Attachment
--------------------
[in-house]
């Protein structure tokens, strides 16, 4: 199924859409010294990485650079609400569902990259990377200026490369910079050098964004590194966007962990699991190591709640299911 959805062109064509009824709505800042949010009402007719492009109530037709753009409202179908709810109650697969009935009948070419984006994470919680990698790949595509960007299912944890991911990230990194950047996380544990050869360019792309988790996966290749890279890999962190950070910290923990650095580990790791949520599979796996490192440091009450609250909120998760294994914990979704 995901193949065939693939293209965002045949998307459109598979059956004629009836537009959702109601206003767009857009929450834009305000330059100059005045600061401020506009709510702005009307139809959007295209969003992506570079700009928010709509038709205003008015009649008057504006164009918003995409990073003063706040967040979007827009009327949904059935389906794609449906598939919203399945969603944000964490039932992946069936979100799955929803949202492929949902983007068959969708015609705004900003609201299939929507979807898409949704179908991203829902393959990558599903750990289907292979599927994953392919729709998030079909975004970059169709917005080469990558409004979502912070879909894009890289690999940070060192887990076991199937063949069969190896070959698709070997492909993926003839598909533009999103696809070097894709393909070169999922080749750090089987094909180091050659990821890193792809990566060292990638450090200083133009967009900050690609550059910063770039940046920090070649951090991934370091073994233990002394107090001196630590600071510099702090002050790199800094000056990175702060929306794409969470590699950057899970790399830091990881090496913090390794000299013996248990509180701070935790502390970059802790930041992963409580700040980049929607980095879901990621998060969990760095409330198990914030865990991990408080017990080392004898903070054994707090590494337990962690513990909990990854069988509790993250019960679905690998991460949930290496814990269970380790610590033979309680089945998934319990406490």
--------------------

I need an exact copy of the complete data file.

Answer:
[in-house]
């Protein structure tokens, strides 16, 4: 199924859409010294990485650079609400569902990259990377200026490369910079050098964004590194966007962990699991190591709640299911 959805062109064509009824709505800042949010009402007719492009109530037709753009409202179908709810109650697969009935009948070419984006994470919680990698790949595509960007299912944890991911990230990194950047996380544990050869360019792309988790996966290749890279890999962190950070910290923990650095580990790791949520599979796996490192440091009450609250909120998760294994914990979704 995901193949065939693939293209965002045949998307459109598979059956004629009836537009959702109601206003767009857009929450834009305000330059100059005045600061401020506009709510702005009307139809959007295209969003992506570079700009928010709509038709205003008015009649008057504006164009918003995409990073003063706040967040979007827009009327949904059935389906794609449906598939919203399945969603944000964490039932992946069936979100799955929803949202492929949902983007068959969708015609705004900003609201299939929507979807898409949704179908991203829902393959990558599903750990289907292979599927994953392919729709998030079909975004970059169709917005080469990558409004979502912070879909894009890289690999940070060192887990076991199937063949069969190896070959698709070997492909993926003839598909533009999103696809070097894709393909070169999922080749750090089987094909180091050659990821890193792809990566060292990638450090200083133009967009900050690609550059910063770039940046920090070649951090991934370091073994233990002394107090001196630590600071510099702090002050790199800094000056990175702060929306794409969470590699950057899970790399830091990881090496913090390794000299013996248990509180701070935790502390970059802790930041992963409580700040980049929607980095879901990621998060969990760095409330198990914030865990991990408080017990080392004898903070054994707090590494337990962690513990909990990854069988509790993250019960679905690998991460949930290496814990269970380790610590033979309680089945998934319990406490």